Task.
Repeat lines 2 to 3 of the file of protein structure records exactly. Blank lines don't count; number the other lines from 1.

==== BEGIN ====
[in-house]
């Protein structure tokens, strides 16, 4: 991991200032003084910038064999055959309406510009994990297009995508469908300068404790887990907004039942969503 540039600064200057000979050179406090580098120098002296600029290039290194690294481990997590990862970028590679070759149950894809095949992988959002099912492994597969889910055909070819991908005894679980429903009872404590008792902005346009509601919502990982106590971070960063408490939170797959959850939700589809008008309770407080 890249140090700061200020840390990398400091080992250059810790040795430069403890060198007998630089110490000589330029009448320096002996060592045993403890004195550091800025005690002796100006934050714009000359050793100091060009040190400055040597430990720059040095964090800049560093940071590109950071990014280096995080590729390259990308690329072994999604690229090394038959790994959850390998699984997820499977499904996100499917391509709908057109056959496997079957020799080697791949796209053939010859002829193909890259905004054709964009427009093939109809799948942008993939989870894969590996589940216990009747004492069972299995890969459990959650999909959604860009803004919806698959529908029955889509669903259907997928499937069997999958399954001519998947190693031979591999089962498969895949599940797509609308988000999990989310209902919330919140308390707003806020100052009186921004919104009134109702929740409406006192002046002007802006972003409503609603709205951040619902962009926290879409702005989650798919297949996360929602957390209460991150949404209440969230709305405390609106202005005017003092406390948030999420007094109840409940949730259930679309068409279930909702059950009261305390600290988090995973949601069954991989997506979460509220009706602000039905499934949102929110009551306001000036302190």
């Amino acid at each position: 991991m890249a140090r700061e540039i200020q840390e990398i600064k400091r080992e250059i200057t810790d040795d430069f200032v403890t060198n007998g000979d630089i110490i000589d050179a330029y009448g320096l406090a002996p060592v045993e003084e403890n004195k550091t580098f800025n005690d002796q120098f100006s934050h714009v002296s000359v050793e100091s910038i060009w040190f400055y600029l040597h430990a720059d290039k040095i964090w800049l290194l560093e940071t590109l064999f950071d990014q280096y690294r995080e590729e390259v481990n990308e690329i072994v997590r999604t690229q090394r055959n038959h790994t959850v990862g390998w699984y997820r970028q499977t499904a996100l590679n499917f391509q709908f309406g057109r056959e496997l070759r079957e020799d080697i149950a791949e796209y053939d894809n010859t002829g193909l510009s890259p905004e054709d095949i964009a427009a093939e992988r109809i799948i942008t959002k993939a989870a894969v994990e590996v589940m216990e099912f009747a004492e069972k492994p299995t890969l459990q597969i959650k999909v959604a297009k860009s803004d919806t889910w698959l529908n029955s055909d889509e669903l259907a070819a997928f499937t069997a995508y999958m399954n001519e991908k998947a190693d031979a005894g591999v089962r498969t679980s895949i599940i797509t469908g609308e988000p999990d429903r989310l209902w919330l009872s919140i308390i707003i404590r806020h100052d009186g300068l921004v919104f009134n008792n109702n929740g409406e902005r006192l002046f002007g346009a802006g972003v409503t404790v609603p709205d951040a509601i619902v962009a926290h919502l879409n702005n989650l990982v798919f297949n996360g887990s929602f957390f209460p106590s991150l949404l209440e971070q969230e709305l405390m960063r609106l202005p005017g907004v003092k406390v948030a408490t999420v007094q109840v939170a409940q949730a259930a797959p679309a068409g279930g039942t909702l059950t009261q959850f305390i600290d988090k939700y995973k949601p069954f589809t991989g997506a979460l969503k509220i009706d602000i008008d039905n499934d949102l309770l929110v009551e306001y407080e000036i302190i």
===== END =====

């Protein structure tokens, strides 16, 4: 991991200032003084910038064999055959309406510009994990297009995508469908300068404790887990907004039942969503 540039600064200057000979050179406090580098120098002296600029290039290194690294481990997590990862970028590679070759149950894809095949992988959002099912492994597969889910055909070819991908005894679980429903009872404590008792902005346009509601919502990982106590971070960063408490939170797959959850939700589809008008309770407080 890249140090700061200020840390990398400091080992250059810790040795430069403890060198007998630089110490000589330029009448320096002996060592045993403890004195550091800025005690002796100006934050714009000359050793100091060009040190400055040597430990720059040095964090800049560093940071590109950071990014280096995080590729390259990308690329072994999604690229090394038959790994959850390998699984997820499977499904996100499917391509709908057109056959496997079957020799080697791949796209053939010859002829193909890259905004054709964009427009093939109809799948942008993939989870894969590996589940216990009747004492069972299995890969459990959650999909959604860009803004919806698959529908029955889509669903259907997928499937069997999958399954001519998947190693031979591999089962498969895949599940797509609308988000999990989310209902919330919140308390707003806020100052009186921004919104009134109702929740409406006192002046002007802006972003409503609603709205951040619902962009926290879409702005989650798919297949996360929602957390209460991150949404209440969230709305405390609106202005005017003092406390948030999420007094109840409940949730259930679309068409279930909702059950009261305390600290988090995973949601069954991989997506979460509220009706602000039905499934949102929110009551306001000036302190």
């Amino acid at each position: 991991m890249a140090r700061e540039i200020q840390e990398i600064k400091r080992e250059i200057t810790d040795d430069f200032v403890t060198n007998g000979d630089i110490i000589d050179a330029y009448g320096l406090a002996p060592v045993e003084e403890n004195k550091t580098f800025n005690d002796q120098f100006s934050h714009v002296s000359v050793e100091s910038i060009w040190f400055y600029l040597h430990a720059d290039k040095i964090w800049l290194l560093e940071t590109l064999f950071d990014q280096y690294r995080e590729e390259v481990n990308e690329i072994v997590r999604t690229q090394r055959n038959h790994t959850v990862g390998w699984y997820r970028q499977t499904a996100l590679n499917f391509q709908f309406g057109r056959e496997l070759r079957e020799d080697i149950a791949e796209y053939d894809n010859t002829g193909l510009s890259p905004e054709d095949i964009a427009a093939e992988r109809i799948i942008t959002k993939a989870a894969v994990e590996v589940m216990e099912f009747a004492e069972k492994p299995t890969l459990q597969i959650k999909v959604a297009k860009s803004d919806t889910w698959l529908n029955s055909d889509e669903l259907a070819a997928f499937t069997a995508y999958m399954n001519e991908k998947a190693d031979a005894g591999v089962r498969t679980s895949i599940i797509t469908g609308e988000p999990d429903r989310l209902w919330l009872s919140i308390i707003i404590r806020h100052d009186g300068l921004v919104f009134n008792n109702n929740g409406e902005r006192l002046f002007g346009a802006g972003v409503t404790v609603p709205d951040a509601i619902v962009a926290h919502l879409n702005n989650l990982v798919f297949n996360g887990s929602f957390f209460p106590s991150l949404l209440e971070q969230e709305l405390m960063r609106l202005p005017g907004v003092k406390v948030a408490t999420v007094q109840v939170a409940q949730a259930a797959p679309a068409g279930g039942t909702l059950t009261q959850f305390i600290d988090k939700y995973k949601p069954f589809t991989g997506a979460l969503k509220i009706d602000i008008d039905n499934d949102l309770l929110v009551e306001y407080e000036i302190i």